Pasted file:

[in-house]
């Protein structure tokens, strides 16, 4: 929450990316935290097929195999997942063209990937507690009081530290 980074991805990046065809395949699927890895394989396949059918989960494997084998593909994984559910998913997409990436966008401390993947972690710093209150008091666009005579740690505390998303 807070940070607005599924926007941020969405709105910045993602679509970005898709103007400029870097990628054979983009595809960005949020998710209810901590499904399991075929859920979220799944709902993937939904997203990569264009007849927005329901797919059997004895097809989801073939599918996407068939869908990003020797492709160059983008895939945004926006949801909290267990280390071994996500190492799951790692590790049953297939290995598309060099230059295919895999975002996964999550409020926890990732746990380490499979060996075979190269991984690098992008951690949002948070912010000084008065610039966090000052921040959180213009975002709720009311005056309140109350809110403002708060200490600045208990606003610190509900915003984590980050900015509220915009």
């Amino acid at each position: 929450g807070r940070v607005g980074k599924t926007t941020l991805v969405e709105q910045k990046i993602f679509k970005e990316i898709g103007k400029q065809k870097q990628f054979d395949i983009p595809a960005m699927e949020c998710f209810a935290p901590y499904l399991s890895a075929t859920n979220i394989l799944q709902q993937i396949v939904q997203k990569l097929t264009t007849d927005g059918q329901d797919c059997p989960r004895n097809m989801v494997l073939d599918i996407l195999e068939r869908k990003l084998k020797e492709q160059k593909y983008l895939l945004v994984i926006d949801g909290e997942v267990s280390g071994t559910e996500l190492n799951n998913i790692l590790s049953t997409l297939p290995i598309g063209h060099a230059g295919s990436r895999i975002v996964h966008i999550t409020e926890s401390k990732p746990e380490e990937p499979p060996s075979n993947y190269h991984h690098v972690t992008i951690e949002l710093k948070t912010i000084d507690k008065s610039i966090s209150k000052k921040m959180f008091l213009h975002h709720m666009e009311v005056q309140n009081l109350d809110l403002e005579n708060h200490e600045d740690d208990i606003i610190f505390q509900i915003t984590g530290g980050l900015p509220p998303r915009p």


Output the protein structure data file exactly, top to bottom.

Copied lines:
[in-house]
């Protein structure tokens, strides 16, 4: 929450990316935290097929195999997942063209990937507690009081530290 980074991805990046065809395949699927890895394989396949059918989960494997084998593909994984559910998913997409990436966008401390993947972690710093209150008091666009005579740690505390998303 807070940070607005599924926007941020969405709105910045993602679509970005898709103007400029870097990628054979983009595809960005949020998710209810901590499904399991075929859920979220799944709902993937939904997203990569264009007849927005329901797919059997004895097809989801073939599918996407068939869908990003020797492709160059983008895939945004926006949801909290267990280390071994996500190492799951790692590790049953297939290995598309060099230059295919895999975002996964999550409020926890990732746990380490499979060996075979190269991984690098992008951690949002948070912010000084008065610039966090000052921040959180213009975002709720009311005056309140109350809110403002708060200490600045208990606003610190509900915003984590980050900015509220915009």
């Amino acid at each position: 929450g807070r940070v607005g980074k599924t926007t941020l991805v969405e709105q910045k990046i993602f679509k970005e990316i898709g103007k400029q065809k870097q990628f054979d395949i983009p595809a960005m699927e949020c998710f209810a935290p901590y499904l399991s890895a075929t859920n979220i394989l799944q709902q993937i396949v939904q997203k990569l097929t264009t007849d927005g059918q329901d797919c059997p989960r004895n097809m989801v494997l073939d599918i996407l195999e068939r869908k990003l084998k020797e492709q160059k593909y983008l895939l945004v994984i926006d949801g909290e997942v267990s280390g071994t559910e996500l190492n799951n998913i790692l590790s049953t997409l297939p290995i598309g063209h060099a230059g295919s990436r895999i975002v996964h966008i999550t409020e926890s401390k990732p746990e380490e990937p499979p060996s075979n993947y190269h991984h690098v972690t992008i951690e949002l710093k948070t912010i000084d507690k008065s610039i966090s209150k000052k921040m959180f008091l213009h975002h709720m666009e009311v005056q309140n009081l109350d809110l403002e005579n708060h200490e600045d740690d208990i606003i610190f505390q509900i915003t984590g530290g980050l900015p509220p998303r915009p």